Heather Rim profile: Brand you

Heather Rim builds great teams to do amazing things.

But we might never know it if she wasn’t such a pro in sharing her professional journey in social media.

Heather is chief marketing and communications officer at AECOM, a global infrastructure firm based in Los Angeles. The $18.2-billion company has appeared on Fortune’s list of Most Admired Companies for the last four years.

Heather’s path began to cross with mine a few years ago through professional associations like the Forum-Group for senior-level communicators.

And we’re both proud alums of the master’s program in communication management at the USC Annenberg School for Communication and Journalism.

Heather is a natural for my series of profiles on how professionals are using social media to build and boost their careers.

We talked recently at AECOM’s Century City headquarters, with views of the many projects the firm helped to create. Here's what she shared...

How do you think about personal branding in social media?

Your brand is one. You have one reputation to build and protect. When you’re on social, you can’t compartmentalize. While I’m a fan of using a mix of platforms to tell your story, it’s important to remember that it all ladders up to the brand that is you.

I also think that for communicators and marketers, your personal brand trumps your resume. We’re expected to maximize social to build brands for our employers and clients, and it’s important that we demonstrate our ability to do that by how we show up online. 

What's your personal brand? 

I lead teams to disrupt the status-quo and build transformational brands. 

At my core, I’m a builder. Every job throughout my career has involved reimagining what’s possible and building a powerhouse team to make that happen.  

I lead an incredible global communications and marketing organization at AECOM that includes corporate brand and reputation management, public and media relations, thought leadership, employee communications and engagement initiatives, crisis and issues management, social media and digital communications, CSR and strategic marketing.

To give back to the profession, I serve on the Board of Advisors of the USC Annenberg Center for Public Relations. We explore the future of PR in the annual Relevance Report. I believe the digital age has transformed time from past, present and future into a single flowing now.

Heather Rim speaks on a 2017 Relevance Report panel with fellow professionals at the USC Annenberg Center for Public Relations.

Why did you first get started in social media?

When my daughter was born 10 years ago and my son after that, I joined Facebook because I wanted to keep our family connected as our kids were growing up. For me, Facebook is personal. It's for my family and friends.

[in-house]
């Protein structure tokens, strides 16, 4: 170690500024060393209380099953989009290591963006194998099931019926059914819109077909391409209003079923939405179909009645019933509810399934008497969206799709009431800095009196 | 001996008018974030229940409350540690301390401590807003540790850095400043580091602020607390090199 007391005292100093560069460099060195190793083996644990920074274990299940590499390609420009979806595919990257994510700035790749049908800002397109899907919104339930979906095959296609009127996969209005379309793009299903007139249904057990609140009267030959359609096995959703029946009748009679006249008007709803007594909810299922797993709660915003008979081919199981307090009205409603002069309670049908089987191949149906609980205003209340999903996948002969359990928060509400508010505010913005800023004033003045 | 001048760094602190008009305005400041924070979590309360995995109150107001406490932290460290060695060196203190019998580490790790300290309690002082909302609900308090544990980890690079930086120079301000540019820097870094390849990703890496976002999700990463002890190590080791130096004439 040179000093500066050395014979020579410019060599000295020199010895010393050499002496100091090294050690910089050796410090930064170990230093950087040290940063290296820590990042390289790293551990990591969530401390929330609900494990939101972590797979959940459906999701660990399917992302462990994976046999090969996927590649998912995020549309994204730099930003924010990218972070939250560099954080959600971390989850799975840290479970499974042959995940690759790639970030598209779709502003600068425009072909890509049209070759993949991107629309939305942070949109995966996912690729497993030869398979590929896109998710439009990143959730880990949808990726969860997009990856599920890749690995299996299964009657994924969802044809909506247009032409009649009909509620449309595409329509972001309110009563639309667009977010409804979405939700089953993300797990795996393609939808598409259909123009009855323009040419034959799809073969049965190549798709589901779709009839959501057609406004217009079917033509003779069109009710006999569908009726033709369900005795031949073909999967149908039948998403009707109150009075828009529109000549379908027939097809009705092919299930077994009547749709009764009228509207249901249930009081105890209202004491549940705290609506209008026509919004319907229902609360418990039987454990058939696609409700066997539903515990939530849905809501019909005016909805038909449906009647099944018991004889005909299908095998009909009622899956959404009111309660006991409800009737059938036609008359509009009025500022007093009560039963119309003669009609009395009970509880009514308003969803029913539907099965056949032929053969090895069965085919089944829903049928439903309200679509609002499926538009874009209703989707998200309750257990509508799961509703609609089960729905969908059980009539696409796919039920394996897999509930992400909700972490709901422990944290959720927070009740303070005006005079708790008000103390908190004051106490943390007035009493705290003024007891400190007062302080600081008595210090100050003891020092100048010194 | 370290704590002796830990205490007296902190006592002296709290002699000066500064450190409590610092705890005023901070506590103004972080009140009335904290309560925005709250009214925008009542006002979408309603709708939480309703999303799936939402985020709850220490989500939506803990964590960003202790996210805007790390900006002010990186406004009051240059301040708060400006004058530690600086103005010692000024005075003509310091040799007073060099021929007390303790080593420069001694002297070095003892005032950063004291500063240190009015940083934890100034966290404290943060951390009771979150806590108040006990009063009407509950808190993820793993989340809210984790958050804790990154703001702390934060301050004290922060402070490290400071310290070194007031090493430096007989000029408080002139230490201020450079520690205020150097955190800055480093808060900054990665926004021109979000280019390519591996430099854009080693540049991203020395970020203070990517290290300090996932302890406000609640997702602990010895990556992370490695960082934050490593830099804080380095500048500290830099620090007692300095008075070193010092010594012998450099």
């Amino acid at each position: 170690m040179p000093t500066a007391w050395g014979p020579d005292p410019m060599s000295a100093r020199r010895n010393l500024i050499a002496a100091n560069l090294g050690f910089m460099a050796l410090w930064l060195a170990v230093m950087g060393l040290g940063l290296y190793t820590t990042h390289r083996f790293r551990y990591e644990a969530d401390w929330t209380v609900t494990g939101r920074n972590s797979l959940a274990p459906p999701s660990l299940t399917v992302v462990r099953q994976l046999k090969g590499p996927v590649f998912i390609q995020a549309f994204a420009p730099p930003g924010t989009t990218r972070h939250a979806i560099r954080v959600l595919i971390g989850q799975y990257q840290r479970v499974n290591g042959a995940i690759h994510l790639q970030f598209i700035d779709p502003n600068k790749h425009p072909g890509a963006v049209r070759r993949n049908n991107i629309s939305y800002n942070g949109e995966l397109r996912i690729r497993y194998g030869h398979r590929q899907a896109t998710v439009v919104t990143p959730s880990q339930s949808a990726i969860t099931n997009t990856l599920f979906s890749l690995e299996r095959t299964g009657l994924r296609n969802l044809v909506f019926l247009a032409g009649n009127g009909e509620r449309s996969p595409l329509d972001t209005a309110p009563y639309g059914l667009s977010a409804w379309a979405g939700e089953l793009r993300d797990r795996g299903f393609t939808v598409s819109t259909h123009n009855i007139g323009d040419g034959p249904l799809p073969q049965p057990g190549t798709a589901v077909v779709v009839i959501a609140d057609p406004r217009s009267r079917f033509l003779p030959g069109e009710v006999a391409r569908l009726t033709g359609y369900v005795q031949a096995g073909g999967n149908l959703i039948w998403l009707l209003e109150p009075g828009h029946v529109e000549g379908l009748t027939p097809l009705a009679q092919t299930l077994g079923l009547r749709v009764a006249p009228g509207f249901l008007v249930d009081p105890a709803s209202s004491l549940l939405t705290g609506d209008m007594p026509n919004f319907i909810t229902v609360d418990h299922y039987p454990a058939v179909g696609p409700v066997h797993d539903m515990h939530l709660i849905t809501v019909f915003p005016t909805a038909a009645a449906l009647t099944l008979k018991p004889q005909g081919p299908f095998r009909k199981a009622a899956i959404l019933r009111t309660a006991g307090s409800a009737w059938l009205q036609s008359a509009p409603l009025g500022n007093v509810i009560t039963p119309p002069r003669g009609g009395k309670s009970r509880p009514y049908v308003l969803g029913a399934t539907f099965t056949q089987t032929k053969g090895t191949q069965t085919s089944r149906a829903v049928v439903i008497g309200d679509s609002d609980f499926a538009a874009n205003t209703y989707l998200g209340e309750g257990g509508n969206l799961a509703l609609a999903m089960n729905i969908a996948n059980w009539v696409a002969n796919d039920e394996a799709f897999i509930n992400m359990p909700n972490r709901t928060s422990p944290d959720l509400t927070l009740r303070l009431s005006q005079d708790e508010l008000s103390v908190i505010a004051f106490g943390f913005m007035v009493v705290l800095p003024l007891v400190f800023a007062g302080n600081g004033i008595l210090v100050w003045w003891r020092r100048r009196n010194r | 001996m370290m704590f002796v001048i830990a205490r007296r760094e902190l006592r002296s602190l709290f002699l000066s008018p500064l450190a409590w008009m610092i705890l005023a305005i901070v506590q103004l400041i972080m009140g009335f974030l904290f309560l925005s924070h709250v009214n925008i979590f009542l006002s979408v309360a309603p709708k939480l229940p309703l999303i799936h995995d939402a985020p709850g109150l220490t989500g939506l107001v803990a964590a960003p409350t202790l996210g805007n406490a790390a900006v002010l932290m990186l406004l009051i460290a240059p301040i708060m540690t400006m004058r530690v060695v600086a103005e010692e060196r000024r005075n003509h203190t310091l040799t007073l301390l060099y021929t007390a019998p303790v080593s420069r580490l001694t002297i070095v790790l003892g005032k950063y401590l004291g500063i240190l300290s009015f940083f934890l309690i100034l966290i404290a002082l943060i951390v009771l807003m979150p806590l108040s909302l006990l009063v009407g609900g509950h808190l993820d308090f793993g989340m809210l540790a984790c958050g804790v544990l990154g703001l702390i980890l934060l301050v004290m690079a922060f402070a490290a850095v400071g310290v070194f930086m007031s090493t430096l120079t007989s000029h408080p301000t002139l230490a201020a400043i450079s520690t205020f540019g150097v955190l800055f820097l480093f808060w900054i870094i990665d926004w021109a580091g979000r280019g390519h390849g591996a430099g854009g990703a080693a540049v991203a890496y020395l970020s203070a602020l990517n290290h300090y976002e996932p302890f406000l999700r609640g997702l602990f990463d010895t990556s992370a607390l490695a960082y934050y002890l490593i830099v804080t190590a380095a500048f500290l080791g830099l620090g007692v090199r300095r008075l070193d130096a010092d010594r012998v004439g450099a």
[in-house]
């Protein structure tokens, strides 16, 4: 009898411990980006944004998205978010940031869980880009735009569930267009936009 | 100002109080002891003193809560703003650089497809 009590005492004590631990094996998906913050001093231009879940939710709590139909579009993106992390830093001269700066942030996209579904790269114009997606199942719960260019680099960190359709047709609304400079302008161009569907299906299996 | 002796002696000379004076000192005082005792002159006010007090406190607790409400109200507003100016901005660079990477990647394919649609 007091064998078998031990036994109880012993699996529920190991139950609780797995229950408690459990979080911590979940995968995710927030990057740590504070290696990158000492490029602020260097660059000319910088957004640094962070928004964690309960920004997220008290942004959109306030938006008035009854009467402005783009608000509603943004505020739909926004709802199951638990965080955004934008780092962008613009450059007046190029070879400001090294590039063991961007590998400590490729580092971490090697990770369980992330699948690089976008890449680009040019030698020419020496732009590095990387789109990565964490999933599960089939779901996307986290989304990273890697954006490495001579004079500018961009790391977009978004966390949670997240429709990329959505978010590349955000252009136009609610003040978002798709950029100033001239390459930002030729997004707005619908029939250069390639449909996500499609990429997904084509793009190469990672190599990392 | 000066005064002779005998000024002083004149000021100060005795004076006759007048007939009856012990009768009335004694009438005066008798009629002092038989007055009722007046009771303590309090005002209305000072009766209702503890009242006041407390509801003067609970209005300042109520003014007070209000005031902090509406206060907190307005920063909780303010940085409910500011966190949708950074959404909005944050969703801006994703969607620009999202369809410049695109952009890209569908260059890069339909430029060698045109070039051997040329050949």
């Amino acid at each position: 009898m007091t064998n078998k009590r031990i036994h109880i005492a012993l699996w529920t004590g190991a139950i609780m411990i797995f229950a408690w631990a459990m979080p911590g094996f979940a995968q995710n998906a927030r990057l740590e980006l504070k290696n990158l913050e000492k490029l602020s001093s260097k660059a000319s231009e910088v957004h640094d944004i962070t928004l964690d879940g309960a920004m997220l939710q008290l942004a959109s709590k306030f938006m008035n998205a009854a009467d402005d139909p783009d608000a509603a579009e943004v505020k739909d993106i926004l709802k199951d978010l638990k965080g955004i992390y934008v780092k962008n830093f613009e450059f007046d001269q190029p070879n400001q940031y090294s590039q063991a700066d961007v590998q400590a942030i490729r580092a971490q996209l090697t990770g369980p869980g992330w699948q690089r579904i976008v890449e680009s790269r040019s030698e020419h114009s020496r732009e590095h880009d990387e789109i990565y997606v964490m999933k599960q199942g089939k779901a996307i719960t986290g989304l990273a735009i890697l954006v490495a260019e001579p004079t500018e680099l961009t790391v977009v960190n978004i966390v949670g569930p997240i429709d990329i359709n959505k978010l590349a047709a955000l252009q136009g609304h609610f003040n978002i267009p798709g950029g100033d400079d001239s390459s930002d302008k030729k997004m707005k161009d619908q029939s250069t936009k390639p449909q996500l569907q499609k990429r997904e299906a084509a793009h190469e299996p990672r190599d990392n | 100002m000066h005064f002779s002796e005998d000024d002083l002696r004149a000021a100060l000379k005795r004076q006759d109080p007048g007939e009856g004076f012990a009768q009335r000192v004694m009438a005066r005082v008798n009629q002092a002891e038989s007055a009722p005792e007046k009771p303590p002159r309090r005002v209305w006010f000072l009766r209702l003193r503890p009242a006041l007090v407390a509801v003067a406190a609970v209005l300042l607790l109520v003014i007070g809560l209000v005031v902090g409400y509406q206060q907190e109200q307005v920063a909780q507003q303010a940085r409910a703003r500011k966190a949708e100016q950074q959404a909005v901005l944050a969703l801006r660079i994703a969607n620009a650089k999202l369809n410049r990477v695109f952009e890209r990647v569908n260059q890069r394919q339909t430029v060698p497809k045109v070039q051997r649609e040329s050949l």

As I’ve made career moves over the years, it’s been fun to see how former bosses soon switch from LinkedIn connections to Facebook friends.  

Tell me about your themes in social media.

Each platform has a theme for me. Facebook is largely family life. Instagram is for my favorite pastimes and personal interests. LinkedIn is for professional activity. 

I’m most active on Twitter, where I am a brand ambassador for AECOM and advocate to end homelessness in Los Angeles through my work as Board President of the Downtown Women’s Center

What made you ramp up on Instagram this year?

The tipping point for me was a discussion at AECOM with the National Millennial Community. This is a superstar millennial group led by Bill Imada.

As chairman of the IW Group, Bill enables organizations to connect effectively with multicultural and cross-generational consumers, business owners and entrepreneurs. He’s a fellow board member at the USC Center for Public Relations.

We had a focus group with a handful of company leaders and a few dozen millennials. In talking with these students about social media, it was clear that they were less interested in what they might read about me on LinkedIn — a site they viewed as a perfectly curated resume — and more interested in “who I really am.” 

They asked why I wasn’t on Instagram, and my response at the time was, “It’s too personal.” And then a lightbulb went off. Personal is what matters to them. 

Soon after, I reluctantly took the leap and jumped into Instagram. 

I initially struggled with what to post, and then decided I would create a virtual scrapbook of the experiences that bring me joy (outside of my family and career). Everything from the adventures I’m blessed to take, to the excitement of a fabulous pair of shoes or a delicious glass of wine.